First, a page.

Next, after the resist film is formed on these giant magnetoresistive effect elements, an electrode film is formed, thereafter the electrode film is formed into a desired shape by the photolithography process to form conductor patterns as shown in FIG. 12, and then to carry out the magnetic field application as described later will fabricate the substrate K5 provided with the circuit shown in FIG. 12.

When carrying out the magnetic field application, a manufacturing apparatus Z shown in FIG. 13, FIG. 14 is employed. This manufacturing apparatus Z mainly comprises a base 71 provided with a recessed portion 70 having a width such that the substrate K5 for the potentiometer can be seated therein, a loop type conductor 72 installed on the bottom of this recessed portion 70, and a power supply 73 connected to the conductor 72. The conductor 72 is comprised of a linear first conductor 75, a linear second conductor 76 parallel to the first conductor 75, a connection conductor 77 that connects the first conductor 75 to the second 76, which form a loop.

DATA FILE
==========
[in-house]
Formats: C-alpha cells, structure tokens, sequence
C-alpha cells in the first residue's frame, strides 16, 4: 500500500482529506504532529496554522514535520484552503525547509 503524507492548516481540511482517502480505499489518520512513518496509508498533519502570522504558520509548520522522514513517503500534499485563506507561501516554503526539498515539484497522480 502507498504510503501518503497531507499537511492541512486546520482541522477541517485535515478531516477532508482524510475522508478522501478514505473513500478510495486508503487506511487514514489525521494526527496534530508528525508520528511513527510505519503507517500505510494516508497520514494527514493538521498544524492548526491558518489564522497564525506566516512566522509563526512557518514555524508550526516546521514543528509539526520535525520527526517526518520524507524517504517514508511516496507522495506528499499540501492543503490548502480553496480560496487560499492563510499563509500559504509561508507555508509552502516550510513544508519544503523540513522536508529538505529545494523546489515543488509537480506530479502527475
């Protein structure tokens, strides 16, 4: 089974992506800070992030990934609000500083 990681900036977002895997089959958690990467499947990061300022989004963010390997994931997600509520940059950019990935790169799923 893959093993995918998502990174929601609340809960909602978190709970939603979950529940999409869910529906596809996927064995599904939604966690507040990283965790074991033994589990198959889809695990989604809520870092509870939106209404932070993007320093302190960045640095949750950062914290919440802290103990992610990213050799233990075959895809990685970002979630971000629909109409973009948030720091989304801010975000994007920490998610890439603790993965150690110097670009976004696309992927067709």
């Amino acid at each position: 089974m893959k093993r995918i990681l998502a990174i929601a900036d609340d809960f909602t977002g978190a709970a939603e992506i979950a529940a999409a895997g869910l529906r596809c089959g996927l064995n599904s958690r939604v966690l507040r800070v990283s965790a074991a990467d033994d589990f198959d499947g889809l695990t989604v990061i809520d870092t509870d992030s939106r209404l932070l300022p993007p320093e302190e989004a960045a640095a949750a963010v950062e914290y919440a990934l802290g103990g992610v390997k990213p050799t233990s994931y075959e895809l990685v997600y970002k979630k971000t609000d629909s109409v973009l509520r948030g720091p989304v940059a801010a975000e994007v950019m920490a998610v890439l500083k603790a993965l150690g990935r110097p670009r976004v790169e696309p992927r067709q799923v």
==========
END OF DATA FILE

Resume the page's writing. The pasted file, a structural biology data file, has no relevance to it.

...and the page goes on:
And, when embedding the substrate K in the recessed portion 70, the manufacturing apparatus Z is made such that, as shown in FIG. 14, the giant magnetoresistive effect elements 31, 32 are positioned above the first conductor 75, and the giant magnetoresistive effect elements 33, 34 are positioned above the second conductor 76. And, the power supply 73 is one that a direct current can be supplied from the first conductor 75 toward the second conductor 76.